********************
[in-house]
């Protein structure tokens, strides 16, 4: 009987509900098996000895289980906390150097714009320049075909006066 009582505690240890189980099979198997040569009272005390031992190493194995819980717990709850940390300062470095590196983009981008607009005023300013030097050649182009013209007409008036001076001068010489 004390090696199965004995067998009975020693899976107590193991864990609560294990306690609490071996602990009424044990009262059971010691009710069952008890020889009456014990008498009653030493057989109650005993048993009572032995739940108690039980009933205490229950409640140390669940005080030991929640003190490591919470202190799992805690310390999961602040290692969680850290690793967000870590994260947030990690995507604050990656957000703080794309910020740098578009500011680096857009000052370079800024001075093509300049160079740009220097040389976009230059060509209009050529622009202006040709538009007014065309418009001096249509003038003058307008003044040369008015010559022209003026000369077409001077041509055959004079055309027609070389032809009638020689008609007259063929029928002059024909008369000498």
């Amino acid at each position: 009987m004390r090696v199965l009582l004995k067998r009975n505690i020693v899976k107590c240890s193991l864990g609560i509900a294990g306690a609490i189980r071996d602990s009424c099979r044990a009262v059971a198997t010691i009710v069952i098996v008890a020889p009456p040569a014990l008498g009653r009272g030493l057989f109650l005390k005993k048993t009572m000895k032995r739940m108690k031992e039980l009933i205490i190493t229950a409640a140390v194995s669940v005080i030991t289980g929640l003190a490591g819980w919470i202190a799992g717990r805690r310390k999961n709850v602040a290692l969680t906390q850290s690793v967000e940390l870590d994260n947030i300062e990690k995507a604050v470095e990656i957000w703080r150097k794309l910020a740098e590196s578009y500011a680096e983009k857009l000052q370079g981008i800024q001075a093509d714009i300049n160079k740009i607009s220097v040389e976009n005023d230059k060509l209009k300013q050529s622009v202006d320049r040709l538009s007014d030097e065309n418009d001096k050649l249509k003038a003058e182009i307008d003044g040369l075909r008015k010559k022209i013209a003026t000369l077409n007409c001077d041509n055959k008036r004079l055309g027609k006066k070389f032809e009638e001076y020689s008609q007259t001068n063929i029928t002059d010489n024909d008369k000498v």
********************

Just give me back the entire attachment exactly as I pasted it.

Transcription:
[in-house]
């Protein structure tokens, strides 16, 4: 009987509900098996000895289980906390150097714009320049075909006066 009582505690240890189980099979198997040569009272005390031992190493194995819980717990709850940390300062470095590196983009981008607009005023300013030097050649182009013209007409008036001076001068010489 004390090696199965004995067998009975020693899976107590193991864990609560294990306690609490071996602990009424044990009262059971010691009710069952008890020889009456014990008498009653030493057989109650005993048993009572032995739940108690039980009933205490229950409640140390669940005080030991929640003190490591919470202190799992805690310390999961602040290692969680850290690793967000870590994260947030990690995507604050990656957000703080794309910020740098578009500011680096857009000052370079800024001075093509300049160079740009220097040389976009230059060509209009050529622009202006040709538009007014065309418009001096249509003038003058307008003044040369008015010559022209003026000369077409001077041509055959004079055309027609070389032809009638020689008609007259063929029928002059024909008369000498």
């Amino acid at each position: 009987m004390r090696v199965l009582l004995k067998r009975n505690i020693v899976k107590c240890s193991l864990g609560i509900a294990g306690a609490i189980r071996d602990s009424c099979r044990a009262v059971a198997t010691i009710v069952i098996v008890a020889p009456p040569a014990l008498g009653r009272g030493l057989f109650l005390k005993k048993t009572m000895k032995r739940m108690k031992e039980l009933i205490i190493t229950a409640a140390v194995s669940v005080i030991t289980g929640l003190a490591g819980w919470i202190a799992g717990r805690r310390k999961n709850v602040a290692l969680t906390q850290s690793v967000e940390l870590d994260n947030i300062e990690k995507a604050v470095e990656i957000w703080r150097k794309l910020a740098e590196s578009y500011a680096e983009k857009l000052q370079g981008i800024q001075a093509d714009i300049n160079k740009i607009s220097v040389e976009n005023d230059k060509l209009k300013q050529s622009v202006d320049r040709l538009s007014d030097e065309n418009d001096k050649l249509k003038a003058e182009i307008d003044g040369l075909r008015k010559k022209i013209a003026t000369l077409n007409c001077d041509n055959k008036r004079l055309g027609k006066k070389f032809e009638e001076y020689s008609q007259t001068n063929i029928t002059d010489n024909d008369k000498v």